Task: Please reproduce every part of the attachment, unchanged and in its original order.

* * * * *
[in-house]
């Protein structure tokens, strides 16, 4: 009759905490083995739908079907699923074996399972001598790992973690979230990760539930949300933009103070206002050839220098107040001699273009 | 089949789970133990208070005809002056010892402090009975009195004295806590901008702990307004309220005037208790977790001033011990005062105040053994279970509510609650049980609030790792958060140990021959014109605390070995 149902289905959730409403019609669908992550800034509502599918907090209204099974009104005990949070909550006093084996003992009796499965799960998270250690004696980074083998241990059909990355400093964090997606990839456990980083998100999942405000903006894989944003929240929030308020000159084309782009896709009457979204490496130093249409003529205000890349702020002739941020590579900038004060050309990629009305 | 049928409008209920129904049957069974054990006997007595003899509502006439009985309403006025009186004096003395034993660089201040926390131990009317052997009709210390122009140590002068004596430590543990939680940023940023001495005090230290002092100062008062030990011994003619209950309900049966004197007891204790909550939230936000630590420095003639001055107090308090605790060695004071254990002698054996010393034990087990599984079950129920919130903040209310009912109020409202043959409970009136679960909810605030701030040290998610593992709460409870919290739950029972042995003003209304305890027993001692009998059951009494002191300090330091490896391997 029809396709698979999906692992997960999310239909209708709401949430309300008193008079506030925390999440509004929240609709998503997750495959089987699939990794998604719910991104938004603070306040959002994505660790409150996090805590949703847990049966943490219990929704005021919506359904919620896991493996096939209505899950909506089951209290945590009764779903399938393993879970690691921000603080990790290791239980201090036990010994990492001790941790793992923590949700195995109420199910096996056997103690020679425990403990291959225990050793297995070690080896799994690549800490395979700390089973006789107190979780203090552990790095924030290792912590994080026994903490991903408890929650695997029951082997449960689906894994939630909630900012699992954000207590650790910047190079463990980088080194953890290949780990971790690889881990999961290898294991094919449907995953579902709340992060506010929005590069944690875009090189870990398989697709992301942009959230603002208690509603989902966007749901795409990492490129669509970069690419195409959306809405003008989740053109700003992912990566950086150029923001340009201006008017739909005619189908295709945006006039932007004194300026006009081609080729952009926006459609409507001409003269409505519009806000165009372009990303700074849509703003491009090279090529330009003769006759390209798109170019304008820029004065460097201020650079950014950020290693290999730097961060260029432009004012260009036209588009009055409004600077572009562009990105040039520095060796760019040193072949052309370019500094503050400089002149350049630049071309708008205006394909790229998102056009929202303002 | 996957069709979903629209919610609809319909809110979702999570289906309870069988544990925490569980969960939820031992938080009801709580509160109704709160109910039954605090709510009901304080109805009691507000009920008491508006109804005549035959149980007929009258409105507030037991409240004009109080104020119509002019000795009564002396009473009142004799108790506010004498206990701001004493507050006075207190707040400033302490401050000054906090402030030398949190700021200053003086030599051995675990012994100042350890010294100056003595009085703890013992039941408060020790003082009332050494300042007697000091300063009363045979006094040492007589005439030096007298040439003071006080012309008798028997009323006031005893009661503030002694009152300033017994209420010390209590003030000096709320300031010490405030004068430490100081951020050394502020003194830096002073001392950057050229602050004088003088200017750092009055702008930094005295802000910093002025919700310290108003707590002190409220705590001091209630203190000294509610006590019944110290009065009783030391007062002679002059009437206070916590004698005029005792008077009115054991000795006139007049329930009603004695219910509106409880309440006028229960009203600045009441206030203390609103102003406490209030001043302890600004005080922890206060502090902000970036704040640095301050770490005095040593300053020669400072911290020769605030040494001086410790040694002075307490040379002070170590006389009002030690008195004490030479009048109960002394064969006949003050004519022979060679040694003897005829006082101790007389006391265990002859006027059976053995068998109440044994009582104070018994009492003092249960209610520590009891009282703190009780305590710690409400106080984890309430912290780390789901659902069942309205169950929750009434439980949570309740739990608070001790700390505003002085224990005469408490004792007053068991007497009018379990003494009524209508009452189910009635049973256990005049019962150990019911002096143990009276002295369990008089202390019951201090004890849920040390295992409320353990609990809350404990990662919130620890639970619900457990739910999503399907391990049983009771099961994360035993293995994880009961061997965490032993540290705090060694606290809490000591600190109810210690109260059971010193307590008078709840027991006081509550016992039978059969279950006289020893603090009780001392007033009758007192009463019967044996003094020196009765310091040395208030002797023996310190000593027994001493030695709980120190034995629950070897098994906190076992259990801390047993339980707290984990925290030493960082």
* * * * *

[in-house]
């Protein structure tokens, strides 16, 4: 009759905490083995739908079907699923074996399972001598790992973690979230990760539930949300933009103070206002050839220098107040001699273009 | 089949789970133990208070005809002056010892402090009975009195004295806590901008702990307004309220005037208790977790001033011990005062105040053994279970509510609650049980609030790792958060140990021959014109605390070995 149902289905959730409403019609669908992550800034509502599918907090209204099974009104005990949070909550006093084996003992009796499965799960998270250690004696980074083998241990059909990355400093964090997606990839456990980083998100999942405000903006894989944003929240929030308020000159084309782009896709009457979204490496130093249409003529205000890349702020002739941020590579900038004060050309990629009305 | 049928409008209920129904049957069974054990006997007595003899509502006439009985309403006025009186004096003395034993660089201040926390131990009317052997009709210390122009140590002068004596430590543990939680940023940023001495005090230290002092100062008062030990011994003619209950309900049966004197007891204790909550939230936000630590420095003639001055107090308090605790060695004071254990002698054996010393034990087990599984079950129920919130903040209310009912109020409202043959409970009136679960909810605030701030040290998610593992709460409870919290739950029972042995003003209304305890027993001692009998059951009494002191300090330091490896391997 029809396709698979999906692992997960999310239909209708709401949430309300008193008079506030925390999440509004929240609709998503997750495959089987699939990794998604719910991104938004603070306040959002994505660790409150996090805590949703847990049966943490219990929704005021919506359904919620896991493996096939209505899950909506089951209290945590009764779903399938393993879970690691921000603080990790290791239980201090036990010994990492001790941790793992923590949700195995109420199910096996056997103690020679425990403990291959225990050793297995070690080896799994690549800490395979700390089973006789107190979780203090552990790095924030290792912590994080026994903490991903408890929650695997029951082997449960689906894994939630909630900012699992954000207590650790910047190079463990980088080194953890290949780990971790690889881990999961290898294991094919449907995953579902709340992060506010929005590069944690875009090189870990398989697709992301942009959230603002208690509603989902966007749901795409990492490129669509970069690419195409959306809405003008989740053109700003992912990566950086150029923001340009201006008017739909005619189908295709945006006039932007004194300026006009081609080729952009926006459609409507001409003269409505519009806000165009372009990303700074849509703003491009090279090529330009003769006759390209798109170019304008820029004065460097201020650079950014950020290693290999730097961060260029432009004012260009036209588009009055409004600077572009562009990105040039520095060796760019040193072949052309370019500094503050400089002149350049630049071309708008205006394909790229998102056009929202303002 | 996957069709979903629209919610609809319909809110979702999570289906309870069988544990925490569980969960939820031992938080009801709580509160109704709160109910039954605090709510009901304080109805009691507000009920008491508006109804005549035959149980007929009258409105507030037991409240004009109080104020119509002019000795009564002396009473009142004799108790506010004498206990701001004493507050006075207190707040400033302490401050000054906090402030030398949190700021200053003086030599051995675990012994100042350890010294100056003595009085703890013992039941408060020790003082009332050494300042007697000091300063009363045979006094040492007589005439030096007298040439003071006080012309008798028997009323006031005893009661503030002694009152300033017994209420010390209590003030000096709320300031010490405030004068430490100081951020050394502020003194830096002073001392950057050229602050004088003088200017750092009055702008930094005295802000910093002025919700310290108003707590002190409220705590001091209630203190000294509610006590019944110290009065009783030391007062002679002059009437206070916590004698005029005792008077009115054991000795006139007049329930009603004695219910509106409880309440006028229960009203600045009441206030203390609103102003406490209030001043302890600004005080922890206060502090902000970036704040640095301050770490005095040593300053020669400072911290020769605030040494001086410790040694002075307490040379002070170590006389009002030690008195004490030479009048109960002394064969006949003050004519022979060679040694003897005829006082101790007389006391265990002859006027059976053995068998109440044994009582104070018994009492003092249960209610520590009891009282703190009780305590710690409400106080984890309430912290780390789901659902069942309205169950929750009434439980949570309740739990608070001790700390505003002085224990005469408490004792007053068991007497009018379990003494009524209508009452189910009635049973256990005049019962150990019911002096143990009276002295369990008089202390019951201090004890849920040390295992409320353990609990809350404990990662919130620890639970619900457990739910999503399907391990049983009771099961994360035993293995994880009961061997965490032993540290705090060694606290809490000591600190109810210690109260059971010193307590008078709840027991006081509550016992039978059969279950006289020893603090009780001392007033009758007192009463019967044996003094020196009765310091040395208030002797023996310190000593027994001493030695709980120190034995629950070897098994906190076992259990801390047993339980707290984990925290030493960082």